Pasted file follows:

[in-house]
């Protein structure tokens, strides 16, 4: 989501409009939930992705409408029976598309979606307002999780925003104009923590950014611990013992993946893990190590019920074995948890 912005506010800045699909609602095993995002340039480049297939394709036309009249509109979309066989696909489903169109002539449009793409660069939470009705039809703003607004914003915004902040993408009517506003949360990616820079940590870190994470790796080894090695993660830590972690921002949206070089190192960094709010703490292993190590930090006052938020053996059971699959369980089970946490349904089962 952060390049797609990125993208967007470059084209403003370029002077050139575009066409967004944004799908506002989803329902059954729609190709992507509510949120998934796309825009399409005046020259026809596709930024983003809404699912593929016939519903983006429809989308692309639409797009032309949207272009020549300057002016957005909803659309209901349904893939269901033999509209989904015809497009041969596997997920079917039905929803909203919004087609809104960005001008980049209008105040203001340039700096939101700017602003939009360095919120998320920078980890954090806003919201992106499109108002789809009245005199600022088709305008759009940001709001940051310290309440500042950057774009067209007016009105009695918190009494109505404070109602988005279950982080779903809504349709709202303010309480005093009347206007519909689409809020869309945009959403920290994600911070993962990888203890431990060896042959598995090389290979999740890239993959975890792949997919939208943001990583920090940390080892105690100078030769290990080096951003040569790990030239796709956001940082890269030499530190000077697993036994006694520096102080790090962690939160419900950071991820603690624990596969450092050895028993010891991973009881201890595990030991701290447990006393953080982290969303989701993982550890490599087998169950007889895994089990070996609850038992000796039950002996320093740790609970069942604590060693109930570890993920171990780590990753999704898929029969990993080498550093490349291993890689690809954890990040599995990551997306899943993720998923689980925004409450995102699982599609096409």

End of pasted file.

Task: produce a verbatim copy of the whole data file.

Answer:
[in-house]
């Protein structure tokens, strides 16, 4: 989501409009939930992705409408029976598309979606307002999780925003104009923590950014611990013992993946893990190590019920074995948890 912005506010800045699909609602095993995002340039480049297939394709036309009249509109979309066989696909489903169109002539449009793409660069939470009705039809703003607004914003915004902040993408009517506003949360990616820079940590870190994470790796080894090695993660830590972690921002949206070089190192960094709010703490292993190590930090006052938020053996059971699959369980089970946490349904089962 952060390049797609990125993208967007470059084209403003370029002077050139575009066409967004944004799908506002989803329902059954729609190709992507509510949120998934796309825009399409005046020259026809596709930024983003809404699912593929016939519903983006429809989308692309639409797009032309949207272009020549300057002016957005909803659309209901349904893939269901033999509209989904015809497009041969596997997920079917039905929803909203919004087609809104960005001008980049209008105040203001340039700096939101700017602003939009360095919120998320920078980890954090806003919201992106499109108002789809009245005199600022088709305008759009940001709001940051310290309440500042950057774009067209007016009105009695918190009494109505404070109602988005279950982080779903809504349709709202303010309480005093009347206007519909689409809020869309945009959403920290994600911070993962990888203890431990060896042959598995090389290979999740890239993959975890792949997919939208943001990583920090940390080892105690100078030769290990080096951003040569790990030239796709956001940082890269030499530190000077697993036994006694520096102080790090962690939160419900950071991820603690624990596969450092050895028993010891991973009881201890595990030991701290447990006393953080982290969303989701993982550890490599087998169950007889895994089990070996609850038992000796039950002996320093740790609970069942604590060693109930570890993920171990780590990753999704898929029969990993080498550093490349291993890689690809954890990040599995990551997306899943993720998923689980925004409450995102699982599609096409």